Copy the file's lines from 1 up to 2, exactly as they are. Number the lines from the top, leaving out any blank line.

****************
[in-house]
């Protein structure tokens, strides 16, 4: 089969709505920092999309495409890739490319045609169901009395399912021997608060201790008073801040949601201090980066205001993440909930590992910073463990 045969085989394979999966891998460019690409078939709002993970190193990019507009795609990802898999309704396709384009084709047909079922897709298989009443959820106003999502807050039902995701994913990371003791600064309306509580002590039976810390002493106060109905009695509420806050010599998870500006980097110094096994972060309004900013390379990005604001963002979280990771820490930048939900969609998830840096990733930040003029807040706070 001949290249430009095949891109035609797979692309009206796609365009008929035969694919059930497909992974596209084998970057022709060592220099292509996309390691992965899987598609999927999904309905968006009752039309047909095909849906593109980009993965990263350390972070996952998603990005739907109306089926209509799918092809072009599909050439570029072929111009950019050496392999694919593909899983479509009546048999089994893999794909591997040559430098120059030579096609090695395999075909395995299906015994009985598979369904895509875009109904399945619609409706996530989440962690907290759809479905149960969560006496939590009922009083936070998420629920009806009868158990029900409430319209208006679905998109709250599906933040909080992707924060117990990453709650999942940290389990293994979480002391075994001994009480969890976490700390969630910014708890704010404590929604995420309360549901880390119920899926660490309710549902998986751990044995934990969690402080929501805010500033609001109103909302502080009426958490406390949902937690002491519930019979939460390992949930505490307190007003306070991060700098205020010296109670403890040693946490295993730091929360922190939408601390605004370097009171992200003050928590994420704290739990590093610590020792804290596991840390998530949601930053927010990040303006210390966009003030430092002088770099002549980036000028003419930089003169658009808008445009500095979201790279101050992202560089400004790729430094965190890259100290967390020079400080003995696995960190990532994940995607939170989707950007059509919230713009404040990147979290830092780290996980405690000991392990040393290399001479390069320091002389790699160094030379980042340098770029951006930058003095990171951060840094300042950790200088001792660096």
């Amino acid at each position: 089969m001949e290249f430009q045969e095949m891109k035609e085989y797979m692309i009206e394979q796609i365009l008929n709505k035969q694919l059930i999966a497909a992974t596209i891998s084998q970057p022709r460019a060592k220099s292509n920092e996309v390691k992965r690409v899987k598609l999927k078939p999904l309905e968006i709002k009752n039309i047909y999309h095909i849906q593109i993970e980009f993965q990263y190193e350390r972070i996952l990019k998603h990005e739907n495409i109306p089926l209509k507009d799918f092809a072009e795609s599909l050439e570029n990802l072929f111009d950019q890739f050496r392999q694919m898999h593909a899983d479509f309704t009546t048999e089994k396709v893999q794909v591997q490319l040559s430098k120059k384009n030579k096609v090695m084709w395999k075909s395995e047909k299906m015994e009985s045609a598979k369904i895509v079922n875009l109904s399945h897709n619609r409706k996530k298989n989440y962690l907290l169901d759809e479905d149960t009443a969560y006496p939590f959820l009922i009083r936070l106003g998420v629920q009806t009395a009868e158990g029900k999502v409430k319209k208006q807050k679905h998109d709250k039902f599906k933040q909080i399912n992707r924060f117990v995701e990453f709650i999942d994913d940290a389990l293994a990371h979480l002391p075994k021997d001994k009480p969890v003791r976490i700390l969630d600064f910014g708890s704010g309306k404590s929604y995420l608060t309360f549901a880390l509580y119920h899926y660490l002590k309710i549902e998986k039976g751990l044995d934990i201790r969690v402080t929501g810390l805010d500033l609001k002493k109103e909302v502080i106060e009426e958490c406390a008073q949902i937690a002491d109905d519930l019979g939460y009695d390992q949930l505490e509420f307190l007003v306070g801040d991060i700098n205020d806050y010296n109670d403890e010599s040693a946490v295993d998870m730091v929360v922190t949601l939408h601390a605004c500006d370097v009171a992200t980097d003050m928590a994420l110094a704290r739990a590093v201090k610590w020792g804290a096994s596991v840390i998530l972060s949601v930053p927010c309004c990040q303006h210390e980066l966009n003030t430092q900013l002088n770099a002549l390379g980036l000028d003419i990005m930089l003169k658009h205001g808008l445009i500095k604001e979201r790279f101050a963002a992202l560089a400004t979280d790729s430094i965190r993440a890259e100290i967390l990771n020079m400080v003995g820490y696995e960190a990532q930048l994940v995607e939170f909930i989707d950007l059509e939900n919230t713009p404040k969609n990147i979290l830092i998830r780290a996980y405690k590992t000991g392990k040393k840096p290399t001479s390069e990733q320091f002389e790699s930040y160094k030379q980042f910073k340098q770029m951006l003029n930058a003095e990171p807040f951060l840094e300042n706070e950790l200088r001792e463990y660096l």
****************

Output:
[in-house]
């Protein structure tokens, strides 16, 4: 089969709505920092999309495409890739490319045609169901009395399912021997608060201790008073801040949601201090980066205001993440909930590992910073463990 045969085989394979999966891998460019690409078939709002993970190193990019507009795609990802898999309704396709384009084709047909079922897709298989009443959820106003999502807050039902995701994913990371003791600064309306509580002590039976810390002493106060109905009695509420806050010599998870500006980097110094096994972060309004900013390379990005604001963002979280990771820490930048939900969609998830840096990733930040003029807040706070 001949290249430009095949891109035609797979692309009206796609365009008929035969694919059930497909992974596209084998970057022709060592220099292509996309390691992965899987598609999927999904309905968006009752039309047909095909849906593109980009993965990263350390972070996952998603990005739907109306089926209509799918092809072009599909050439570029072929111009950019050496392999694919593909899983479509009546048999089994893999794909591997040559430098120059030579096609090695395999075909395995299906015994009985598979369904895509875009109904399945619609409706996530989440962690907290759809479905149960969560006496939590009922009083936070998420629920009806009868158990029900409430319209208006679905998109709250599906933040909080992707924060117990990453709650999942940290389990293994979480002391075994001994009480969890976490700390969630910014708890704010404590929604995420309360549901880390119920899926660490309710549902998986751990044995934990969690402080929501805010500033609001109103909302502080009426958490406390949902937690002491519930019979939460390992949930505490307190007003306070991060700098205020010296109670403890040693946490295993730091929360922190939408601390605004370097009171992200003050928590994420704290739990590093610590020792804290596991840390998530949601930053927010990040303006210390966009003030430092002088770099002549980036000028003419930089003169658009808008445009500095979201790279101050992202560089400004790729430094965190890259100290967390020079400080003995696995960190990532994940995607939170989707950007059509919230713009404040990147979290830092780290996980405690000991392990040393290399001479390069320091002389790699160094030379980042340098770029951006930058003095990171951060840094300042950790200088001792660096």